A nice calm spell is forecast for Wednesday and Thursday with the winds picking up again on Friday, so we are very much hoping that we can clear out tomorrow and head out towards Cabo San Antonio around lunchtime Wednesday. The seas are supposed to drop down to under 3 feet later on Wednesday and the wind may allow us to sail for a while before it drops to motoring speed.
I am getting excited about the prospect of arriving in Cuba on Thursday morning but although it is only 2 days before we leave, things may yet change and I should remain patient! We use Weather 4D and Passage Weather, plus Windguru and Chris Parker’s broadcasts for our information. Once we download the Weather 4D it remains on the iPad without Internet connection so we at least have a reference as we move east. We listen and speak to Chris on the SSB.
Our last week has flown by once more; we paid for another week in the marina on Saturday at a cost of 212.50 US$, played dominoes all afternoon yesterday and caught up with James and Patty from ‘La Adventura’ for drinks a couple of times. Rob and I were playing table tennis when they found us and we had a nice reunion after 2 and a half years. The last time we saw them was in Trinidad.
Mike and Jean from ‘Tomorrow’s Dawn’ came with us to the Museo Maya de Cancun, spending all morning in the modern building. They started off towards Cuba a couple of weeks ago but had to return due to boat equipment issues. It is a long taxi ride from the ferry port on the mainland, costing us 400 pesos or 8 pounds but we caught a bus on the return for just over 2 pounds for the 4 of us. Much better value although it didn’t go to exactly where we wanted, the shopping mall. Another taxi trip to the modern complex only cost 2 pounds though, so it was still far better to catch the bus.
The museum is open Tuesday to Sunday from 0900-1800 and you enter on the second floor, with a choice of lifts or a winding spiral ramp around a pretty garden. Inside it was cool and light with a great view over the sea. The exhibits are amazingly well preserved, the sabre toothed tiger skeleton included and although some of the information was in Spanish, much was in English. The pieces reflect the development and decline of the cities, the beliefs and lives of the Maya over 2000 years. There are 3 exhibition halls, 1 temporary and currently they have objects in celebration of fertility on display.
The beautiful buildings we saw at Tikal and Chichen Itza had ornate carvings and a very special style and many exhibits showed aspects of their architecture. It was certainly worth visiting. The tickets cost less than 3 pounds each and included entrance to the archaeological site next door. You wander along a pathway to view several buildings they have excavated, with all the information in English. All that was lacking at the Museo was a coffee shop but Rob did buy a book about the History Of Mexico at the gift shop.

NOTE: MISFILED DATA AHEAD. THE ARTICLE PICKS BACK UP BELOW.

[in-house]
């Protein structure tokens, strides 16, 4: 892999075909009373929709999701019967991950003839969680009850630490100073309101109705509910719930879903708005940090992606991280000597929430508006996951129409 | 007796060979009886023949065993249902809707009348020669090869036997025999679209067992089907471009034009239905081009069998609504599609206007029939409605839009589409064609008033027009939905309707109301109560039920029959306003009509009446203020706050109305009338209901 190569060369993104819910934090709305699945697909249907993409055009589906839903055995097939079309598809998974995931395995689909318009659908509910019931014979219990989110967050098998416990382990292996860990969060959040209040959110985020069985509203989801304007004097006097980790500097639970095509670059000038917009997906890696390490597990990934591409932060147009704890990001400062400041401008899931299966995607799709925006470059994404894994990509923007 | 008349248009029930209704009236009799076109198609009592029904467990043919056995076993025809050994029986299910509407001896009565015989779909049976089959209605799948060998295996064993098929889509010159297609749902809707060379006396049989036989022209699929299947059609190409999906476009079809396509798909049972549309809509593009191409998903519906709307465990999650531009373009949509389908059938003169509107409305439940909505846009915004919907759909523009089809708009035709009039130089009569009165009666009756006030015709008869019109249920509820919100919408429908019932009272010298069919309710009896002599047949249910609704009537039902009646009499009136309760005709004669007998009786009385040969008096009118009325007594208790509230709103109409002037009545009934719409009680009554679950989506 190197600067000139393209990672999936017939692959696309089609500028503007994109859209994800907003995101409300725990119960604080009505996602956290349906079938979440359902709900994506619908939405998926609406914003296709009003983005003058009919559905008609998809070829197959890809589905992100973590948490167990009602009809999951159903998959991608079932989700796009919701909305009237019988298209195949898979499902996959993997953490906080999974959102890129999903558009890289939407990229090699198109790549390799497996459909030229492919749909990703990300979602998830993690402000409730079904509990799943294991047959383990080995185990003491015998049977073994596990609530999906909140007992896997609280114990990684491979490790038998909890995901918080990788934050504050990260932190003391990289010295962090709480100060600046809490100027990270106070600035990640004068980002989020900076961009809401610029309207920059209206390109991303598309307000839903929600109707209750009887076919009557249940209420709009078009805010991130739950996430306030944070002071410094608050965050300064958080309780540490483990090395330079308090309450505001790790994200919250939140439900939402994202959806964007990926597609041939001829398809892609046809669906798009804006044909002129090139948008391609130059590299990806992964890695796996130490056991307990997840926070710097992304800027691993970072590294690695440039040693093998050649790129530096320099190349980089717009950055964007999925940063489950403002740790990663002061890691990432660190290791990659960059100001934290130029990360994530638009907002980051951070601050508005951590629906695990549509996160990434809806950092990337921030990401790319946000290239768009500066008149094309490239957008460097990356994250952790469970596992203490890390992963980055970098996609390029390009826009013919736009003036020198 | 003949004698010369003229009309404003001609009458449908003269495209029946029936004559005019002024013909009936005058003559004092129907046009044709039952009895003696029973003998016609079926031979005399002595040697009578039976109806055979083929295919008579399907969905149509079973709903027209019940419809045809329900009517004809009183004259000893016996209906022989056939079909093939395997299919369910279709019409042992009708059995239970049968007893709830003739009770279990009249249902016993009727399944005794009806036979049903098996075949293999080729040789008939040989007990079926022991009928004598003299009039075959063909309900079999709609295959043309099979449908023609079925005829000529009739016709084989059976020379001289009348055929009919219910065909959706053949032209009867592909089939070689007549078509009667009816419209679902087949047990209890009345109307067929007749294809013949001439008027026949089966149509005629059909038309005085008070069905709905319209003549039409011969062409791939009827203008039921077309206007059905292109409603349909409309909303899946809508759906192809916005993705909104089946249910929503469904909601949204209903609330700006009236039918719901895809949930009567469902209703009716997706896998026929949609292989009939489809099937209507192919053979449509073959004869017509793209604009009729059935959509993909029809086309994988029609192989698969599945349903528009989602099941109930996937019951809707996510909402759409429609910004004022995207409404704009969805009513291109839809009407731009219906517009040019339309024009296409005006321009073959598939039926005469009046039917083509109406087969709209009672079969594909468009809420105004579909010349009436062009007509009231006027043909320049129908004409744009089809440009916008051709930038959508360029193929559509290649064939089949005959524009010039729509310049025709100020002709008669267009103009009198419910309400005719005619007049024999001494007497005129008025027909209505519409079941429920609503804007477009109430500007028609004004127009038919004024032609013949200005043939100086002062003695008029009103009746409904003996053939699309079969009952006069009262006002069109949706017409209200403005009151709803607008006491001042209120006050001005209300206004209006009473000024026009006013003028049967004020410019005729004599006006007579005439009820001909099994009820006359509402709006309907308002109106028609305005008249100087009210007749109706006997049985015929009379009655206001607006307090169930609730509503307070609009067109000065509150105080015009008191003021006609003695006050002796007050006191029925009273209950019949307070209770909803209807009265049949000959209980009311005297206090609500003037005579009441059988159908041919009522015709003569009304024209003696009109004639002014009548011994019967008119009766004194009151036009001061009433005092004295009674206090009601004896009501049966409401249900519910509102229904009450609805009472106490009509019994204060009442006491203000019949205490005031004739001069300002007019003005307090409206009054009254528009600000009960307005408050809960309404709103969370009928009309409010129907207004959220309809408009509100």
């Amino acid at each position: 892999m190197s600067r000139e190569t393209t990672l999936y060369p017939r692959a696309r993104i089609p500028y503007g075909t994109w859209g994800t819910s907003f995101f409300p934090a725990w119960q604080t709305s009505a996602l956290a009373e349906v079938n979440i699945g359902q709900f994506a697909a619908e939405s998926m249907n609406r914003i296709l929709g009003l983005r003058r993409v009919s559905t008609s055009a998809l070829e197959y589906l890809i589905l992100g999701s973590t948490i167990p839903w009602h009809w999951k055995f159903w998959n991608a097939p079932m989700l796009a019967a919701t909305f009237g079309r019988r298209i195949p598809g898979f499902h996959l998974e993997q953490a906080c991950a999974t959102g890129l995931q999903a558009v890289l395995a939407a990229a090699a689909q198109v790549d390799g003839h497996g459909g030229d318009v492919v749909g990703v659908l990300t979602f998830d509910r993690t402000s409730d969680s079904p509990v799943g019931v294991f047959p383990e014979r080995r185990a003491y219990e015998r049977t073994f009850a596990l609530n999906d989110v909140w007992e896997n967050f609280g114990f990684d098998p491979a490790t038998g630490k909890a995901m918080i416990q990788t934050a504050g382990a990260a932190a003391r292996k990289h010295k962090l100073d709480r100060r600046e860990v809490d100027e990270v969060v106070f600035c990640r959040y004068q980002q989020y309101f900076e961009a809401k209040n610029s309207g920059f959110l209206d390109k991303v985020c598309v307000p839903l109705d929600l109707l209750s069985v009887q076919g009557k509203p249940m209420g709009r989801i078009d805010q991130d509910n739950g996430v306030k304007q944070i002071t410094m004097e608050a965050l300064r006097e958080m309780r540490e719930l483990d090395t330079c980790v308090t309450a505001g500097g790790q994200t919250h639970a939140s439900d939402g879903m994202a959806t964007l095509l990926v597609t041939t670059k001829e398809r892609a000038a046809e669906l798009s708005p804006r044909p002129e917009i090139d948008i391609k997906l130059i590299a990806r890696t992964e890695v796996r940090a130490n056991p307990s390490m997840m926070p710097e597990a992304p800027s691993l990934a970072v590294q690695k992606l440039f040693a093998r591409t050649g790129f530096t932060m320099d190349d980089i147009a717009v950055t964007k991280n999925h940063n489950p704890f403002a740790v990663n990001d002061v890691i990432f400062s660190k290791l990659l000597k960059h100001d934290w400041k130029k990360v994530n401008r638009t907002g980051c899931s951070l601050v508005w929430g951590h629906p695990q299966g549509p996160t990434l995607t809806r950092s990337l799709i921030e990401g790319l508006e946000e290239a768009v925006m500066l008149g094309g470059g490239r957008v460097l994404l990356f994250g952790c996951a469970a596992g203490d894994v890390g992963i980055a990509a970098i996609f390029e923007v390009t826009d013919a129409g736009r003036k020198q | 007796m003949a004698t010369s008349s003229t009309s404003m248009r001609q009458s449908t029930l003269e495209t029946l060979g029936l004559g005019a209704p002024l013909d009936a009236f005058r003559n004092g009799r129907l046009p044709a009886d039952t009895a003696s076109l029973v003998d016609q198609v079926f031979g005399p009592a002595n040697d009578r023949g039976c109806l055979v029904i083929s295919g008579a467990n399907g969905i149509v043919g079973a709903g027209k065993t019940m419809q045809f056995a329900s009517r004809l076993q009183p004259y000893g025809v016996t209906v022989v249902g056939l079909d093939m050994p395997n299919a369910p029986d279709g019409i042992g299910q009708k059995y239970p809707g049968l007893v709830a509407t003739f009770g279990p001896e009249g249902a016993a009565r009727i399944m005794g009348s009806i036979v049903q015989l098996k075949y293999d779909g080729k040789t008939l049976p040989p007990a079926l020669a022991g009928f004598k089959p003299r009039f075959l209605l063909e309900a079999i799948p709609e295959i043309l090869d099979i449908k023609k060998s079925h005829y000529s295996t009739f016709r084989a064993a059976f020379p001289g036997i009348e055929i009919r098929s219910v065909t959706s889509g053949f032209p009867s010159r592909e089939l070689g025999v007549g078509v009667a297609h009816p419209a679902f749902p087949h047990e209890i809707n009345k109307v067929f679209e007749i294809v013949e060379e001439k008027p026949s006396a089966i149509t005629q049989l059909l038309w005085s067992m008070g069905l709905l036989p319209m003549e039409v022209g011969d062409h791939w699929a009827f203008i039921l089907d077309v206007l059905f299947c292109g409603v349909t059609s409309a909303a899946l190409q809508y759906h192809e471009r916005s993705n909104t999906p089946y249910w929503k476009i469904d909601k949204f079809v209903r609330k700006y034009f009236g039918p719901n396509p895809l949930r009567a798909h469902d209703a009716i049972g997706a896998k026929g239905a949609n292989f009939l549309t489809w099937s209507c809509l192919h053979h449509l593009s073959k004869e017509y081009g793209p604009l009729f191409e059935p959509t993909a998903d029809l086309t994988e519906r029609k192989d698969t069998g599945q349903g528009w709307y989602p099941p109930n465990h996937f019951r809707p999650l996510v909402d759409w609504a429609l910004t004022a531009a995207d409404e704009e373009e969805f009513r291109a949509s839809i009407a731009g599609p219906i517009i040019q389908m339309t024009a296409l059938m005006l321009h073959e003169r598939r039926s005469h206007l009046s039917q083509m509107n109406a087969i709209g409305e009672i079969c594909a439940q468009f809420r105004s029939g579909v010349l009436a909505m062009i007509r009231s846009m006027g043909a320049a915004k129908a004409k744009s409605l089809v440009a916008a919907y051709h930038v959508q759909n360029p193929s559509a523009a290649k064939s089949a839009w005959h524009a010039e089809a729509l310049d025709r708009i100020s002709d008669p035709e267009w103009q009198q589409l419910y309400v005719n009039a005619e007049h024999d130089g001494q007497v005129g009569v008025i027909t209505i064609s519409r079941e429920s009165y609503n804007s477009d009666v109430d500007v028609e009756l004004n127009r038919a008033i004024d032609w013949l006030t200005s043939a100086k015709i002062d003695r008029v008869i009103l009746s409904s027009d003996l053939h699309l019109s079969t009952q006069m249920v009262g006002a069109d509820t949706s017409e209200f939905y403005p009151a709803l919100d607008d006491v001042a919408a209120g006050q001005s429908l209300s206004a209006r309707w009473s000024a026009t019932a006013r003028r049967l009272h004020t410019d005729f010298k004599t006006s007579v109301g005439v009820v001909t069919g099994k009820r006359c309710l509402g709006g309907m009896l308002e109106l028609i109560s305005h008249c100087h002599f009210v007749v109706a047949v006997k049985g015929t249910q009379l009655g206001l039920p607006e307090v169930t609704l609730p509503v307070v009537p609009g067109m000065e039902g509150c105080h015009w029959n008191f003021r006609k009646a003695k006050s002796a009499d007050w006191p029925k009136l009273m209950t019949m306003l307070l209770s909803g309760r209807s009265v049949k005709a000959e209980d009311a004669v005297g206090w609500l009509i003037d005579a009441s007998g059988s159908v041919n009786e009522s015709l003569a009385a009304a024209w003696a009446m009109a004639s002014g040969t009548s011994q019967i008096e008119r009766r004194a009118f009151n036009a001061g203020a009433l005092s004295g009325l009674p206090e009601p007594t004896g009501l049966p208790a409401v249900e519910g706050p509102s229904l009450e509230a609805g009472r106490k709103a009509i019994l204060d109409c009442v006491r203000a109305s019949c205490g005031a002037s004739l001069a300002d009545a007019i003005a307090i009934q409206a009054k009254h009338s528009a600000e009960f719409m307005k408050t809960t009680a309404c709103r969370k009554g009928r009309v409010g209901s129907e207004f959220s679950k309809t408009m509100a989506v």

In the mall we had a great lunch at the Waffle House, then went our separate ways to find new flip flops for Rob and get another taxi to the Home Depot (US equivalent of B&Q) for exciting items such as drill bits and plastic tubing to replace the split one which protects our SSB cable on the backstay. I hoisted Rob up the few feet in the bosun’s chair to complete that task yesterday. Today we need to clean the dinghy on the beach, do a quick food shop and start alerting people (again) to the fact we will be offline for a month or so in Cuba. Then we want to take a last walk into Centro to pick up a proper Mexican flag with the emblem in the middle of the white stripe, have a meal out and perhaps buy a souvenir.
Tomorrow I will go to Port Authority and Immigration to clear out at a cost of 20 US$ whilst Rob does the final fresh food shopping. The value here is quite astonishing, even after Guatemalan prices. For less than 10 pounds we bought the following: salad dressing, big bag of gourmet crisps, a whole 2.25kg fresh chicken, .5kg of sirloin steak, red and yellow peppers, mushrooms, broccoli, spring onions, a beetroot, 2 courgettes, 4 tomatoes and 2 avocados. As Belize is more expensive and Guatemala lacks a lot of goods other than fantastic fresh fruit and vegetables, this is the place to stock up before heading south.
The boat is ready for passage and tempting fate, all her systems and equipment are working. Rob re-assembled the watermaker pump, having fitted expensive new seals and tried to run it expecting it not to work but it did. Not sure of the water quality but we won’t drink it, just use it for showering and cleaning the boat. We still intend getting a new membrane for it in the USA.
So, we hope to be in Cuba by Thursday midday to clear in at Los Morros before moving the 5 miles to the Canal de los Barcos that apparently has excellent shelter from any winds. It is a cut between 2 mangrove islands but is deep and wide to enter in any conditions and we can wait there until the weather is calm enough for us to motor around the 3 capes to the south. We may get internet access along the way east but plan to visit some Cays before checking in again at Cayo Largo, then again at Cienfuegos before heading to Grand Cayman if no northers are imminent. From there we will jump on the Gulf Stream to Florida when the weather allows.